S: We paid the bill and then drove off to find the Elephant Orphanage called, The David Sheldrick WildlifeTrust.
There is only an hour to view the elephants, 11 am – 12 noon so we hurried down after paying our KSH 500 each (roughly R60).
L: There were scores of people and a lot of little school children too. When we arrived there were about 9 baby elephants in a roped off enclosure and a man telling us the history of each orphaned baby. They are adorable and when I saw a little one try to get under the rope, and scare all the little kids away, I moved there and got to stroke 2 or 3 of them that followed. Wow!!!! What a treat. One of the babies tried to cuddle me and I held his trunk.
You guessed it, we took hundreds of photos while they rolled in the sand, blew sand over their backs (with their trucks), played with balls and sticks and romped around with each other.
Half way through, the group was ushered out and the older group arrived. They came running and looked like they were smiling……and then we saw why – it was bottle time. Oh man, they are so cute, they wind their trunks around the bottles and then manage to hold it themselves.
We watched them for as long as we were could and then went to the centre for a pizza, yum!! Emma. We picked up some fresh veg and bread and left in search of our new home……
Down a long, twisty road, we found the Wildebeest Eco Campsite and checked in. Now Clive and Ann had come over too so we were all together again. Noreen at reception was so friendly and efficient. The cost here is KSH 1 000 ppn, but includes breakfast. The campsite is incredible with metal figures of wildebeest, bush pigs, birds and frogs and little benches and ponds. There is everything you need for camping and they have tented accommodation too.
S: At reception, I got chatting to Rod, an ex-South African who now lives in Kericho on a tea-plantation, working on the financial side. It was good to catch up and learn a bit more about the Kenyan way.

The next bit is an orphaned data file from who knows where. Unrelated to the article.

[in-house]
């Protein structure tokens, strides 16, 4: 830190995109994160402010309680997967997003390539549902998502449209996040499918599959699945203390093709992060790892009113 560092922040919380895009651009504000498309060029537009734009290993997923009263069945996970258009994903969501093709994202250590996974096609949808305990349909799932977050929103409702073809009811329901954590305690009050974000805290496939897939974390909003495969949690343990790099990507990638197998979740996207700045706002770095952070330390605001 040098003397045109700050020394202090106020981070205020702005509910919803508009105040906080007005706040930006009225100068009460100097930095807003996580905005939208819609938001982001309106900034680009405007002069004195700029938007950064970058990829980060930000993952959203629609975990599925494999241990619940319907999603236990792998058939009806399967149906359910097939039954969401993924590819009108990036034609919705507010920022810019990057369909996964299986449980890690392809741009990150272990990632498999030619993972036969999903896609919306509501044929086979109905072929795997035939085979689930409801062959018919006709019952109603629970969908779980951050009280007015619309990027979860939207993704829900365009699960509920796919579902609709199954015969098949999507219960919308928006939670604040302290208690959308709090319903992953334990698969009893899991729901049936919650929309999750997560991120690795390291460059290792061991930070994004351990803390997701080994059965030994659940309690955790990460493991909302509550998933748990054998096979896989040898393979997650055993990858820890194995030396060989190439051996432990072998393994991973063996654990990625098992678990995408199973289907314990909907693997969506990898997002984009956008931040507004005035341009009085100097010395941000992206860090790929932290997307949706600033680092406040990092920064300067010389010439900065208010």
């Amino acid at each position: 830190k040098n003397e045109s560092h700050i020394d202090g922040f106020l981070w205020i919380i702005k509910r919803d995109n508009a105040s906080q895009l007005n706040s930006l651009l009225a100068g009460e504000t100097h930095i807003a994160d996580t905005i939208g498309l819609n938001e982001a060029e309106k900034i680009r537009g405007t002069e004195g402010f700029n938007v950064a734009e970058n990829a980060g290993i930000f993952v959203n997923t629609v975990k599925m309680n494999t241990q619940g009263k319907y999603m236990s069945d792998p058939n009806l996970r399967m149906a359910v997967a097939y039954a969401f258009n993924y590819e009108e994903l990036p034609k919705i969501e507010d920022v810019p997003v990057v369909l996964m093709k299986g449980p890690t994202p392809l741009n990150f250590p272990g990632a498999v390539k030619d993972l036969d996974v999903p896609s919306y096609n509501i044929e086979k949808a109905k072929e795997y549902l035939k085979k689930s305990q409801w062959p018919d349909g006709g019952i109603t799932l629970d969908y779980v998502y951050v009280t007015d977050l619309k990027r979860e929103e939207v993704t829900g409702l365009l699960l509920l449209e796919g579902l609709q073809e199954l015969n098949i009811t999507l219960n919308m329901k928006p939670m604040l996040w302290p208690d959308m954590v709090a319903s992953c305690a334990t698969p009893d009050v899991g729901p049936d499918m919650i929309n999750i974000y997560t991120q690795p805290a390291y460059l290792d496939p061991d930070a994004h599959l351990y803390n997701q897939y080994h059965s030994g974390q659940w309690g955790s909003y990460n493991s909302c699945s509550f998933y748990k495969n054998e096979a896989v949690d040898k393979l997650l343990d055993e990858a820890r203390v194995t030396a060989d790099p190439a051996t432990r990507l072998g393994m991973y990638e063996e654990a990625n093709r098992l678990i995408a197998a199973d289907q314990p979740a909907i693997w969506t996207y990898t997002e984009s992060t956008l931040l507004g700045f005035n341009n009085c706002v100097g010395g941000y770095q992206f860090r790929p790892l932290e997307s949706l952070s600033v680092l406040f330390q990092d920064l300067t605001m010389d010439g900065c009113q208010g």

We spent the afternoon relaxing in our peaceful green haven and Clive and Ann joined us for tea. They had to bring chairs and mugs as we have only our 2 chairs and a toilet chair (with a hole in the middle, which we can’t offer to guests). They have done so many trips that it is lovely to hear their stories and advice about various countries. Clive e-mailed us some pointers too.
Later we chatted to Sue and Ian and Rod popped by.
L: We all met up at 7pm for supper, most of us opting for the buffet which was great. A variety of meat dishes, salads with rice and roast potatoes too. The fish curry was the best. Fruit salad completed the meal and we sat over drinks while it poured. The sunshades kept most, but not all of the rain off us, poor Sue was soaked on the balcony edge.
S: Rod invited all of us to come and stay, in his guest room, if we are around the Kericho area, how nice. He lives there with his wife and two little children.
We were very apprehensive about the ground tent being waterproof, but when we got back to our site, the tent was warm and dry…………..